Tuesday, September 26, 2006

Burghul Bread

Zorra from Kochtopf is hosting a wonderful event that immediately got my attention. To help celebrate World Bread Day on the 16th of October she's asking us to either bake or buy bread and write a post about it. She even designed this great logo too!

Bread really is a universal constant in the world of food but for something so simple it's made in so many different ways. If you're a bread lover then mark this date in your calendar.

I'm hoping that between now and the 16th I'll have a few different breads made and I'm starting with a more usual bread.

This recipe comes from Let it Simmer by Sean Moran. The unusual ingredient in this bread is burghul. What's burghul you may be asking. It's this stuff on the spoon.


Cracked wheat is another name, though not entirely accurate - it can also be called bulgur, bulgar, bulger, bulghur or burghal. You'd probably be more accustomed to seeing it as part of Tabouli (or Tabbouleh).

Burghul is made from whole wheat kernels that are partially hulled. They are then soaked, steamed, dried and finally crushed. This crushed product is burghul. True cracked wheat has no soaking or steaming process - it's simply crushed wheat berries. It will take longer to cook than burghul, so if you use it, you need to factor in a longer cooking time.

Returning to the bread, this is probably one of the more "healthier" breads - it contains Spelt Flour (some information about Spelt can be found here), Wholemeal Flour, Oats and Burghul to create something that not only is good for you, but looks pretty good too.


Burghul Bread
(This makes 2 loafs - just halve the quantities to make one)

100 grams Burghul (or cracked wheat)
250ml water
½ teaspoon salt
2 teaspoons soft brown sugar
2 teaspoons dried yeast
50ml tepid water
½ cup sesame seeds
750 grams Spelt flour (or unbleached baker's flour)
190 grams wholemeal plain flour
½ cup rolled oats (or unprocessed bran)
1½ tablespoons salt
50ml olive oil
400ml tepid water

Prepare the Burghul:
Bring the 250ml of water to boil in a saucepan and stir in the burghul and ½ teaspoon salt. Stir occasionally and allow it to simmer until the water is absorbed and the burghul has softened. This will take about 10-15 minutes. When cooked place it in a bowl and allow it to cool to room temperature.

Activate the yeast:
In a small bowl add the yeast, brown sugar and 50ml tepid water - whisk to combine and place in a warm spot for about 10 minutes or until it's foaming.

Make the dough:
Sift the flours into a large bowl then stir in the oats, followed by the softened burghul. Make a well in the centre of the mixture and add the activated yeast, olive oil, salt and water. Since all flours are different you may need to add more (or less) water than listed. Begin by adding 300mls and continue adding until the dough reaches the correct consistency.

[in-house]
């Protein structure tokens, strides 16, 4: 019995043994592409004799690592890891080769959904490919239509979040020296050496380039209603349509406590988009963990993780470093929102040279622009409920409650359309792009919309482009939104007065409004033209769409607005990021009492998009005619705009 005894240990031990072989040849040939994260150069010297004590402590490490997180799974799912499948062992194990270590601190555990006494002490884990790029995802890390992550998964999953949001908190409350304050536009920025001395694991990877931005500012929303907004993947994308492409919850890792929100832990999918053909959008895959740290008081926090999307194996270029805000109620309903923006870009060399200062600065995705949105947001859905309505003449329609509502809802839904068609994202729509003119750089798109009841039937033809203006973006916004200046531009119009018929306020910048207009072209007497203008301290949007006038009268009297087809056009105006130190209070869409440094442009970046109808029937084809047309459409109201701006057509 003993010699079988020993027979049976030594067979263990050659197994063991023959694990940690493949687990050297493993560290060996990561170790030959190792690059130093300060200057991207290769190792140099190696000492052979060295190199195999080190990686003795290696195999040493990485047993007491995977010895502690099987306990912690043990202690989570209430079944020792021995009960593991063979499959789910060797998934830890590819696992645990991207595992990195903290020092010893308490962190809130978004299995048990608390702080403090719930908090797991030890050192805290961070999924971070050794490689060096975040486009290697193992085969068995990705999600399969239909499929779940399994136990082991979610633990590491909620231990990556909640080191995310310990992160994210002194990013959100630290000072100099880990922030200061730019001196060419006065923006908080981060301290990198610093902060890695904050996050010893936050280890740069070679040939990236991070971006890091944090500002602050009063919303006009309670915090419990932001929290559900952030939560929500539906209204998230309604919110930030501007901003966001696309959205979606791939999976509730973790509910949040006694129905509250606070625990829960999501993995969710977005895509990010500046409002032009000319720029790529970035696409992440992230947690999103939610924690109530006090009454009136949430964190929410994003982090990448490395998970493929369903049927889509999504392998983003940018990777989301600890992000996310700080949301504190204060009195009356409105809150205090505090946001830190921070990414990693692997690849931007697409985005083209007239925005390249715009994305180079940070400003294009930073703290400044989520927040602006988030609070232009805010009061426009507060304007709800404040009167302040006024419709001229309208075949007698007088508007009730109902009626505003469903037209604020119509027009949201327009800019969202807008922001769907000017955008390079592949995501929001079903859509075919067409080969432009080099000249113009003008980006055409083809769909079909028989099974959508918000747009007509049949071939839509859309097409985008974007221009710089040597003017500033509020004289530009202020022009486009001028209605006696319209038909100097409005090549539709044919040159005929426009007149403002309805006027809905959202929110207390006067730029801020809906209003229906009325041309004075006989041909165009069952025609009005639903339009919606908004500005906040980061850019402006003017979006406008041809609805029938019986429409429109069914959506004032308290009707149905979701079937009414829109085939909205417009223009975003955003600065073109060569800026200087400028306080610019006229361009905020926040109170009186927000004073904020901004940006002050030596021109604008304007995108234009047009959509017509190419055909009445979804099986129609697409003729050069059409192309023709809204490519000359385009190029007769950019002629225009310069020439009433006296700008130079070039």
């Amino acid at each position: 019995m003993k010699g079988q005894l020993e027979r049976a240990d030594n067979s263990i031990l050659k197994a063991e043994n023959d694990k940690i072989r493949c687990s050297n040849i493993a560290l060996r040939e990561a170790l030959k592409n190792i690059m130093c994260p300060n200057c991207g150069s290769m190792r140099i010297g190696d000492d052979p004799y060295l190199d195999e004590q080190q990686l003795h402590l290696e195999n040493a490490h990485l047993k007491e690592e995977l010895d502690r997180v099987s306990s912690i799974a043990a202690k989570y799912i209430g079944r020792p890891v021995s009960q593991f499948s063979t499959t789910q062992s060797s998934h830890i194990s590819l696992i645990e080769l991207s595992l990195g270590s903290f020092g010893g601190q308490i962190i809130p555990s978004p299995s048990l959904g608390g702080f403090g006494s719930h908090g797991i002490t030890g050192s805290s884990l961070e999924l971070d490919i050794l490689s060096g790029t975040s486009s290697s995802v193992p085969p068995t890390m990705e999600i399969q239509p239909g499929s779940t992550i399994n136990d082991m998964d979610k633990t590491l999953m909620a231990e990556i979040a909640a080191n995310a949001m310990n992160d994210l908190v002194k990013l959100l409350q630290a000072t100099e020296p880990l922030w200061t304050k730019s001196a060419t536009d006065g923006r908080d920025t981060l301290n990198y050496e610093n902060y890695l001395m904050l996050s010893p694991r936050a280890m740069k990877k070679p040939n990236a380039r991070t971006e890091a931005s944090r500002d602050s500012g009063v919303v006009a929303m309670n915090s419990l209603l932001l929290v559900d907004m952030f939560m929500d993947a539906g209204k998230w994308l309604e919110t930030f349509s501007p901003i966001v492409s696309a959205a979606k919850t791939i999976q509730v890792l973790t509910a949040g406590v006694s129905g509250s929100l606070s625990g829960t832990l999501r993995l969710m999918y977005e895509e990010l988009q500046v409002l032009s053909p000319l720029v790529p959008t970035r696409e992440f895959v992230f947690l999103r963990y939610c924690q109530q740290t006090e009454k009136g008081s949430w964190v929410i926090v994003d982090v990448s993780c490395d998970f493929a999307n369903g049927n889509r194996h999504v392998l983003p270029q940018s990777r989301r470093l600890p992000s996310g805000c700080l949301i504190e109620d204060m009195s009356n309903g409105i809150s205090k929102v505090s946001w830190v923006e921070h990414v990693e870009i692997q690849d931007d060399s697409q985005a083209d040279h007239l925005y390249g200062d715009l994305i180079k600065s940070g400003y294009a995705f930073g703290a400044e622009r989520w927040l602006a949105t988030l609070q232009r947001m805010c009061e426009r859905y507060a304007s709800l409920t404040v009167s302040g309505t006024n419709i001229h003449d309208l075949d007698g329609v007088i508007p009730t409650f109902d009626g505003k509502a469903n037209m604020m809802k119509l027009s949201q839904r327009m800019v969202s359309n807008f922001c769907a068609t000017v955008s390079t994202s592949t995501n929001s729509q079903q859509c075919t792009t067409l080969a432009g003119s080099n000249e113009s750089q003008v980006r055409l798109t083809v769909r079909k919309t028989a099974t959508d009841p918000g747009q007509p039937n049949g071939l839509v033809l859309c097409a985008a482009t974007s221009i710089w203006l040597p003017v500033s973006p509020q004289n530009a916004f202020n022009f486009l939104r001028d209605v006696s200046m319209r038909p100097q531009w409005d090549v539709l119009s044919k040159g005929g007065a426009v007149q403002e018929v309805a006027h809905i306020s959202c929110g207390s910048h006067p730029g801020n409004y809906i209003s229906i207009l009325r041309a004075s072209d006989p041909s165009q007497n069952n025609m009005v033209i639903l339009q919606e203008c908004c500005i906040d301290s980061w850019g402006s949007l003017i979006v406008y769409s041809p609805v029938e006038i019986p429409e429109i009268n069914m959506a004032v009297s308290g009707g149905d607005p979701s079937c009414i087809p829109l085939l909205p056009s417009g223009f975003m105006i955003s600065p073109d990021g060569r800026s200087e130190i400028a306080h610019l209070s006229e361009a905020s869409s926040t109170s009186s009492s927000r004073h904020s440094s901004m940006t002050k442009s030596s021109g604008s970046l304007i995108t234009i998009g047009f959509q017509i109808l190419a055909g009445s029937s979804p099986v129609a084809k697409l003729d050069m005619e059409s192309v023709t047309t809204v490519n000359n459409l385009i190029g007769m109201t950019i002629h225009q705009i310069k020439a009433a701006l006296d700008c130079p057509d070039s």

For this dough I needed to add another 50mls.

If you don't want to do this by hand then use a stand mixer - I must say that this quantity proved to be a little too much for the Kitchenaid, so keep that in mind. If you make half the amount that should be fine.

Knead the dough until it's smooth and elastic - about 10-15 minutes. Form into a ball and place it in an oiled bowl covered with plastic wrap.


Leave in a warm spot to prove until doubled in size - about 1½ hours.


When risen, tip it out onto a board, cut in half and knead each half for about 5 minutes. Form into a long log shape.

Place the sesame seeds in a large dish and roll the dough into this - ensuring it's totally coated in seeds. Press the seeds against the dough to make sure they are stuck. Place this on baking paper and allow to rise again until doubled in size - about 1 hour.


close up

Preheat your oven to 250°C/480°F
Finely mist warm water over the loaves before placing them in the oven and turn down the temperature to 200°C/390°F. Bake for 40-50 minutes or until the bread is golden brown and sounds hollow when tapped. If you feel they are browning too quickly, turn the oven down to 180°C/350°F.

Cool on wire racks.


This slices so very easily, the crust is crispy and thick, the core is wonderfully dense yet soft due to the effects of the burghul.

sliced bread

It's delicious eaten warm, thickly spread with honey.

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  1. Your bread looks great! I'm anxious to see which will be your "World Bread Day-bread".

    Thank you very much for spreading the word!

  2. Thanks Zorra - there's so many different breads it's going to hard to decide.

    Thanks Anna!


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